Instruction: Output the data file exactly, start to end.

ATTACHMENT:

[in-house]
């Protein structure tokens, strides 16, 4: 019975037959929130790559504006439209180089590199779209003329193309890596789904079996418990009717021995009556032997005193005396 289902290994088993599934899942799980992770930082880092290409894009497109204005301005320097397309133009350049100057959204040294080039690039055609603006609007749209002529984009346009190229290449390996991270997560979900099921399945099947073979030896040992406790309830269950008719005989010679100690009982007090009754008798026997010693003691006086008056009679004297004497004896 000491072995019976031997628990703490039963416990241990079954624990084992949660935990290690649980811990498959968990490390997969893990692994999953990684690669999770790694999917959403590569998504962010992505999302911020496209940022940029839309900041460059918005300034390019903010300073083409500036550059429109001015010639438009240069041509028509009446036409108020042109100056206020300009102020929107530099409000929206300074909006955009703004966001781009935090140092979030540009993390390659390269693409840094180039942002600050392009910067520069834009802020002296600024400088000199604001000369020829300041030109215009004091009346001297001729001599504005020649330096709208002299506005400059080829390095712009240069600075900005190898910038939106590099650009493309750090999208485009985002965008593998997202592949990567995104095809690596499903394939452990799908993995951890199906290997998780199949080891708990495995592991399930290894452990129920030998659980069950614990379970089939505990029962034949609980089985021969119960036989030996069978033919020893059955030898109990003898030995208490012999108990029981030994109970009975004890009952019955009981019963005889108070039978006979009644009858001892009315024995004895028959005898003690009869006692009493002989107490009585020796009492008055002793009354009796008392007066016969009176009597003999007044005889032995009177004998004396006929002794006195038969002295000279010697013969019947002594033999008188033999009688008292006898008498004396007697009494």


[in-house]
């Protein structure tokens, strides 16, 4: 019975037959929130790559504006439209180089590199779209003329193309890596789904079996418990009717021995009556032997005193005396 289902290994088993599934899942799980992770930082880092290409894009497109204005301005320097397309133009350049100057959204040294080039690039055609603006609007749209002529984009346009190229290449390996991270997560979900099921399945099947073979030896040992406790309830269950008719005989010679100690009982007090009754008798026997010693003691006086008056009679004297004497004896 000491072995019976031997628990703490039963416990241990079954624990084992949660935990290690649980811990498959968990490390997969893990692994999953990684690669999770790694999917959403590569998504962010992505999302911020496209940022940029839309900041460059918005300034390019903010300073083409500036550059429109001015010639438009240069041509028509009446036409108020042109100056206020300009102020929107530099409000929206300074909006955009703004966001781009935090140092979030540009993390390659390269693409840094180039942002600050392009910067520069834009802020002296600024400088000199604001000369020829300041030109215009004091009346001297001729001599504005020649330096709208002299506005400059080829390095712009240069600075900005190898910038939106590099650009493309750090999208485009985002965008593998997202592949990567995104095809690596499903394939452990799908993995951890199906290997998780199949080891708990495995592991399930290894452990129920030998659980069950614990379970089939505990029962034949609980089985021969119960036989030996069978033919020893059955030898109990003898030995208490012999108990029981030994109970009975004890009952019955009981019963005889108070039978006979009644009858001892009315024995004895028959005898003690009869006692009493002989107490009585020796009492008055002793009354009796008392007066016969009176009597003999007044005889032995009177004998004396006929002794006195038969002295000279010697013969019947002594033999008188033999009688008292006898008498004396007697009494």